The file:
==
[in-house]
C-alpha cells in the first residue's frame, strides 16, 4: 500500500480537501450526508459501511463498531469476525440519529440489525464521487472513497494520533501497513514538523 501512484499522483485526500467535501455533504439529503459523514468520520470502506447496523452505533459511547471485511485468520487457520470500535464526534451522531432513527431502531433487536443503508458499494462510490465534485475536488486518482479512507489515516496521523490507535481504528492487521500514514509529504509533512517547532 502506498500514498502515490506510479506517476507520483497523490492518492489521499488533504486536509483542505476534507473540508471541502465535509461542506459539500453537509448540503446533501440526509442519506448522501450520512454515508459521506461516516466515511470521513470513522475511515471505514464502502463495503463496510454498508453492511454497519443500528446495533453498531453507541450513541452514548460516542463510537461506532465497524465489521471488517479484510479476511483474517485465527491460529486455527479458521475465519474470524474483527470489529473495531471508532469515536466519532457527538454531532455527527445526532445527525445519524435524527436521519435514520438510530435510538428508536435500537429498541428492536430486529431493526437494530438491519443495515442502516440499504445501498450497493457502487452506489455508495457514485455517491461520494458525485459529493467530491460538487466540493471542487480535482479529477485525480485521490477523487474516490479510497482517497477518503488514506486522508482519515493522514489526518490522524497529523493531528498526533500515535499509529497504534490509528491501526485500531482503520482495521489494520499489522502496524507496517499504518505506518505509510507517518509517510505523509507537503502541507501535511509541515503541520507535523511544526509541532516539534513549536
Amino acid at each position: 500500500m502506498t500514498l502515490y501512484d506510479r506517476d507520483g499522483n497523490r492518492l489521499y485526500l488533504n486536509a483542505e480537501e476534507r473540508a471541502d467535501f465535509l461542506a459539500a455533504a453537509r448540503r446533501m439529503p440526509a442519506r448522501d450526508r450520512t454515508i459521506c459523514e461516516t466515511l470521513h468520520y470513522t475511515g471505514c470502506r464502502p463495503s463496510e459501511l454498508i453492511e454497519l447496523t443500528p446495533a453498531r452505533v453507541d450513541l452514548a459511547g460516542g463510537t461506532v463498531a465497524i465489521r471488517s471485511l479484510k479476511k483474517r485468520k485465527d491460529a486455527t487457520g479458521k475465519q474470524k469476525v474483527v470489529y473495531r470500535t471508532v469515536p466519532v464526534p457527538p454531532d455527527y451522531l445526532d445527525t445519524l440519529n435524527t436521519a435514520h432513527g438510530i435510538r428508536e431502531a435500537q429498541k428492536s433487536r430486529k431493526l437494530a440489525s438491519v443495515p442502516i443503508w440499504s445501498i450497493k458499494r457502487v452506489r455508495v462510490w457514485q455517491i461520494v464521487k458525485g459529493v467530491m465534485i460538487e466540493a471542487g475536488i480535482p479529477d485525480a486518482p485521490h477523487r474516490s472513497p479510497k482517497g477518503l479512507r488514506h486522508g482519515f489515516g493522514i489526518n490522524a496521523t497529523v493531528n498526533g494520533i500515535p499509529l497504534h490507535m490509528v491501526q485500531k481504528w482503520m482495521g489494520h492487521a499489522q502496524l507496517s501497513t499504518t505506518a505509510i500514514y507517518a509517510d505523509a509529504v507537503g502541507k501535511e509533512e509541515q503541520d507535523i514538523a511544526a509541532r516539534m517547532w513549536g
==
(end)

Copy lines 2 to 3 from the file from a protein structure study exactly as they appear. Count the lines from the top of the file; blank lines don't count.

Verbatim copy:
C-alpha cells in the first residue's frame, strides 16, 4: 500500500480537501450526508459501511463498531469476525440519529440489525464521487472513497494520533501497513514538523 501512484499522483485526500467535501455533504439529503459523514468520520470502506447496523452505533459511547471485511485468520487457520470500535464526534451522531432513527431502531433487536443503508458499494462510490465534485475536488486518482479512507489515516496521523490507535481504528492487521500514514509529504509533512517547532 502506498500514498502515490506510479506517476507520483497523490492518492489521499488533504486536509483542505476534507473540508471541502465535509461542506459539500453537509448540503446533501440526509442519506448522501450520512454515508459521506461516516466515511470521513470513522475511515471505514464502502463495503463496510454498508453492511454497519443500528446495533453498531453507541450513541452514548460516542463510537461506532465497524465489521471488517479484510479476511483474517485465527491460529486455527479458521475465519474470524474483527470489529473495531471508532469515536466519532457527538454531532455527527445526532445527525445519524435524527436521519435514520438510530435510538428508536435500537429498541428492536430486529431493526437494530438491519443495515442502516440499504445501498450497493457502487452506489455508495457514485455517491461520494458525485459529493467530491460538487466540493471542487480535482479529477485525480485521490477523487474516490479510497482517497477518503488514506486522508482519515493522514489526518490522524497529523493531528498526533500515535499509529497504534490509528491501526485500531482503520482495521489494520499489522502496524507496517499504518505506518505509510507517518509517510505523509507537503502541507501535511509541515503541520507535523511544526509541532516539534513549536
Amino acid at each position: 500500500m502506498t500514498l502515490y501512484d506510479r506517476d507520483g499522483n497523490r492518492l489521499y485526500l488533504n486536509a483542505e480537501e476534507r473540508a471541502d467535501f465535509l461542506a459539500a455533504a453537509r448540503r446533501m439529503p440526509a442519506r448522501d450526508r450520512t454515508i459521506c459523514e461516516t466515511l470521513h468520520y470513522t475511515g471505514c470502506r464502502p463495503s463496510e459501511l454498508i453492511e454497519l447496523t443500528p446495533a453498531r452505533v453507541d450513541l452514548a459511547g460516542g463510537t461506532v463498531a465497524i465489521r471488517s471485511l479484510k479476511k483474517r485468520k485465527d491460529a486455527t487457520g479458521k475465519q474470524k469476525v474483527v470489529y473495531r470500535t471508532v469515536p466519532v464526534p457527538p454531532d455527527y451522531l445526532d445527525t445519524l440519529n435524527t436521519a435514520h432513527g438510530i435510538r428508536e431502531a435500537q429498541k428492536s433487536r430486529k431493526l437494530a440489525s438491519v443495515p442502516i443503508w440499504s445501498i450497493k458499494r457502487v452506489r455508495v462510490w457514485q455517491i461520494v464521487k458525485g459529493v467530491m465534485i460538487e466540493a471542487g475536488i480535482p479529477d485525480a486518482p485521490h477523487r474516490s472513497p479510497k482517497g477518503l479512507r488514506h486522508g482519515f489515516g493522514i489526518n490522524a496521523t497529523v493531528n498526533g494520533i500515535p499509529l497504534h490507535m490509528v491501526q485500531k481504528w482503520m482495521g489494520h492487521a499489522q502496524l507496517s501497513t499504518t505506518a505509510i500514514y507517518a509517510d505523509a509529504v507537503g502541507k501535511e509533512e509541515q503541520d507535523i514538523a511544526a509541532r516539534m517547532w513549536g